The media outlet Quartz reported on Monday that Trump’s travel costs during the campaign season for the midterm races ran into the tens of millions of dollars – costs that tax payers may be on the hook for. According to the outlet, “Trump flew to more than 40 political rallies in the months leading up to the 2018 mid-term elections, to coax his loyal fans to come out to the polls for Republican candidates. A Quartz analysis of Trump’s travel schedule and the latest Department of Defense operating figures for Air Force One aircraft suggests the tab for the air travel alone was $17 million.” Additionally, “US taxpayers also paid unknown amounts for Secret Service and support staff that accompanied Trump to the rallies.” Presidents that use Air Force One for political rallying are supposed to have their election campaigns or political parties reimburse taxpayers for the enormous costs of operating the aircraft. But the last time the Trump campaign filed documents to reimburse the US Treasury was in April.
A new report by the group Good Jobs First, has concluded that US public schools lost $1.8 billion in 28 states last year directly as a result of corporate tax subsidies. The report’s authors took advantage of a new rule requiring the disclosure of how many corporate tax subsidies are received. In particular the report found that, “Three of the five most-affected school districts are in Louisiana parishes. Together, they were shortchanged more than $158 million—more than $2,500 for each enrolled student.” Given the recent teacher strikes and walkouts over poor pay across the nation, the report is particularly relevant.
At the state level, Republicans are worried about new Democratic regimes exercising their power. In Michigan and Wisconsin outgoing GOP state lawmakers are pushing through bills to undermine the power of incoming Democrats. According to Reuters, “The Republican-dominated Wisconsin legislature began an unusual lame-duck session on Monday to consider bills that would undercut the power of Governor-elect Tony Evers and Attorney General-elect Josh Kaul, Democrats whose victories broke six years of Republican control of the state’s executive and legislative branches.” Thousands of activists gathered at the state capitol on Monday night in Wisconsin to denounce the moves.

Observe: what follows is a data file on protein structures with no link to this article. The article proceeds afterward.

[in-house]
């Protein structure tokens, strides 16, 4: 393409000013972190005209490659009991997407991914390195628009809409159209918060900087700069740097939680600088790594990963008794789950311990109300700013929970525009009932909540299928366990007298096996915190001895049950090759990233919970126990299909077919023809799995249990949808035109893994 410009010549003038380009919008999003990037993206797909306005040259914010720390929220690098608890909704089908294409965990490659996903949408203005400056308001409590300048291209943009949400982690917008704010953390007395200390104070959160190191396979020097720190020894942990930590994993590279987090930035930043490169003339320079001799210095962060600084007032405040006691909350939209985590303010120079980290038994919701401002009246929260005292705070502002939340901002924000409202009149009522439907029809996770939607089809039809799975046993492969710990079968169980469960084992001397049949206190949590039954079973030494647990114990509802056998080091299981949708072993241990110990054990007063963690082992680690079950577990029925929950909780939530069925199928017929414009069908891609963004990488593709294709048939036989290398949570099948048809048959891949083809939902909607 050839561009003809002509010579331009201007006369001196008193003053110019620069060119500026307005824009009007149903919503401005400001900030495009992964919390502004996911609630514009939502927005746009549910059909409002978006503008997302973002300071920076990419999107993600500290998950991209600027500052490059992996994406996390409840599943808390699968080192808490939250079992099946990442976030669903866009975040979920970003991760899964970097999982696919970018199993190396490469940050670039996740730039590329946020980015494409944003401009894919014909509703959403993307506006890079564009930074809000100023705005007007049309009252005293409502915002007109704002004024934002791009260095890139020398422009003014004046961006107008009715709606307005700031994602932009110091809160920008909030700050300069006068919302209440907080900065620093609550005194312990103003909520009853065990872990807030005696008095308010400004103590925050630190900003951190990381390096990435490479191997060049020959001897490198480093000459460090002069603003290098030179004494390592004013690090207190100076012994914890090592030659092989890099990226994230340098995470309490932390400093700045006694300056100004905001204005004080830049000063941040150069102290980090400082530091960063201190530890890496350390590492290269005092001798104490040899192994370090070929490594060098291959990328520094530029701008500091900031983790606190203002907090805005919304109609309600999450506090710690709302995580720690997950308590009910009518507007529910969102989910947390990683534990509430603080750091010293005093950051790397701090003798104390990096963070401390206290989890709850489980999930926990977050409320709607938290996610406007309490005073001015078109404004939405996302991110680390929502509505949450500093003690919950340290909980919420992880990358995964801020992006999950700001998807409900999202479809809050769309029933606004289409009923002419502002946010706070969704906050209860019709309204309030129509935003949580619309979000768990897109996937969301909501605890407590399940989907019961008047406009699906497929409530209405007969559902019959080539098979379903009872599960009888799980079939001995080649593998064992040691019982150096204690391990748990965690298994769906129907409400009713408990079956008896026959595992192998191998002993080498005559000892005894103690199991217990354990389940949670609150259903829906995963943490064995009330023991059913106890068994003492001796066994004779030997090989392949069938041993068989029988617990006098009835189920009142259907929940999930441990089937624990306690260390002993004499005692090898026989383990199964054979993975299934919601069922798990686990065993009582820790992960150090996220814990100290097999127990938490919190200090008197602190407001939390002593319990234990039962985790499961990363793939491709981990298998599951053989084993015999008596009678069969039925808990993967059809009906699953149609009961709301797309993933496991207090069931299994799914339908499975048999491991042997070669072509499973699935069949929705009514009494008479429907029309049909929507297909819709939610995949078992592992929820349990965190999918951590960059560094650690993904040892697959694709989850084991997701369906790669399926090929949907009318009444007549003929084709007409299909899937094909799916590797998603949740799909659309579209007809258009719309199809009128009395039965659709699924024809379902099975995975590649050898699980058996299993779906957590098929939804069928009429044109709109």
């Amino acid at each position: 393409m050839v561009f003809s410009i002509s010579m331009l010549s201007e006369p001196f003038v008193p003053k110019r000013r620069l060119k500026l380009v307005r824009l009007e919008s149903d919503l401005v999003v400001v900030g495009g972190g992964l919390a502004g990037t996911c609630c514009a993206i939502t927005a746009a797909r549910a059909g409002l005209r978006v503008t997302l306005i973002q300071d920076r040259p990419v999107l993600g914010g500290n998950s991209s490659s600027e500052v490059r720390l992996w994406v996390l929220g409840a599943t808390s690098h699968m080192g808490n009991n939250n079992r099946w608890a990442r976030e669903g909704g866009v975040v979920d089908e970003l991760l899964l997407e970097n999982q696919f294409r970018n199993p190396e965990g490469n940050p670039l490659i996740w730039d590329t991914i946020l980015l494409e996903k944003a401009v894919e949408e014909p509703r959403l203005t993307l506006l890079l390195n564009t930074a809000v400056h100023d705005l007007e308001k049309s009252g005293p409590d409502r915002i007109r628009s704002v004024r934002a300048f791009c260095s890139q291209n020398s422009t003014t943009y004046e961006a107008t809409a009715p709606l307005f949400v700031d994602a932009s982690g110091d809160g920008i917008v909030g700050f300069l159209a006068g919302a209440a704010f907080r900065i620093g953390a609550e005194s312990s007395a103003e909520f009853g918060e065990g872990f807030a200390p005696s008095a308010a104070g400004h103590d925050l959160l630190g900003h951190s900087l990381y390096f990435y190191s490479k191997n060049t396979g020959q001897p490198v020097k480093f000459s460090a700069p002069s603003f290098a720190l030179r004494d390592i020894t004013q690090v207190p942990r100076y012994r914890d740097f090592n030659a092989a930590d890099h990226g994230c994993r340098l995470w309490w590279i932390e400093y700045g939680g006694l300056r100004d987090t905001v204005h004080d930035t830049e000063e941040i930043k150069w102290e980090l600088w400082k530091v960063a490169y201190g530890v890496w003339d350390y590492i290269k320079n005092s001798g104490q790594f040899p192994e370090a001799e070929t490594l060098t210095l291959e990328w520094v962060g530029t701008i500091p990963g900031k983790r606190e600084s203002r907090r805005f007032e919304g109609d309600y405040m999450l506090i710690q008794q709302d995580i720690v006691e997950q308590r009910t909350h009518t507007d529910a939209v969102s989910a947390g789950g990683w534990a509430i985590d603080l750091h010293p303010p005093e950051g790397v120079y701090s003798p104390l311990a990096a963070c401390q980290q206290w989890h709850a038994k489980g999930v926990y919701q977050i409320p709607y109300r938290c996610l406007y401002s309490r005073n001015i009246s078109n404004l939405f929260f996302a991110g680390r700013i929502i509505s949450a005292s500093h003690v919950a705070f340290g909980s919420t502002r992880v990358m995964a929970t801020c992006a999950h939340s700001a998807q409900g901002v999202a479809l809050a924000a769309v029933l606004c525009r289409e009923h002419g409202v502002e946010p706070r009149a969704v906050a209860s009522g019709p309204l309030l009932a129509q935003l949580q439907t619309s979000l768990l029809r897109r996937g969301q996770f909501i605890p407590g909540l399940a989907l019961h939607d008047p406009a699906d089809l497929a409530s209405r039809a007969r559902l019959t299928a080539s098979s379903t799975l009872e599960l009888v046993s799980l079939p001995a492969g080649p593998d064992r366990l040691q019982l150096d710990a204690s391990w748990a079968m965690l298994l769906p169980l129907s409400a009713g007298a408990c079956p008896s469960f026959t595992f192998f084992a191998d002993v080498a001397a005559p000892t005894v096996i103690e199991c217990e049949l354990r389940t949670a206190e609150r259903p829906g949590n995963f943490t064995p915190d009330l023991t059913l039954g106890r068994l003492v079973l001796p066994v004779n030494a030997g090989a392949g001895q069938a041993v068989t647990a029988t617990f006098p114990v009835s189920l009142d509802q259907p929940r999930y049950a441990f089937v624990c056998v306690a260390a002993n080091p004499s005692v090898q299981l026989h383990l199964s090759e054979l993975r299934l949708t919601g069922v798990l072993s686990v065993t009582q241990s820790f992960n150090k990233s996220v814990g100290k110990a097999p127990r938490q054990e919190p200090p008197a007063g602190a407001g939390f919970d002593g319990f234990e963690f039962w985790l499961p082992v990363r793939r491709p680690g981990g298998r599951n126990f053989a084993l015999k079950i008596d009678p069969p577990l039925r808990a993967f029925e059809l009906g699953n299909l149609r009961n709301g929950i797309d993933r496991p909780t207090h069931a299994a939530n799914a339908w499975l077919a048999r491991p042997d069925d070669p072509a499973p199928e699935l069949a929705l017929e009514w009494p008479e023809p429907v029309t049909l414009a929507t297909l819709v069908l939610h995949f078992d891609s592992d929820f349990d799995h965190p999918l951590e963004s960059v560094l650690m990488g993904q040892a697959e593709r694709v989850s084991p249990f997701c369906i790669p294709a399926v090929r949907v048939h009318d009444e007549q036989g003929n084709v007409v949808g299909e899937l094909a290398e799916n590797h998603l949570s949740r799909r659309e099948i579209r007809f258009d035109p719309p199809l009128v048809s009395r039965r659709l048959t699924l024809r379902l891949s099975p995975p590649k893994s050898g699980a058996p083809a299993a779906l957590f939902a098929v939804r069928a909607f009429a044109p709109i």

Reuters also reported that, “Michigan Republicans have also introduced legislation to strip some powers from the offices of the state attorney general and secretary of state, which were both captured by Democrats, along with the governorship in the Nov. 6 elections.”
Marriott hotel workers in San Francisco, California, who have been on strike for months, have finally voted on a new contract, ending the largest and longest such strike in decades in the city. According to the San Francisco Chronicle, “The strike, which began Oct. 4, spanned seven San Francisco hotels operated by Marriott. Almost 2,500 workers marched outside the hotels, demanding higher pay, lighter workloads and preservation of existing health benefits.” About 99.6% of the union members voted to approve the new contract.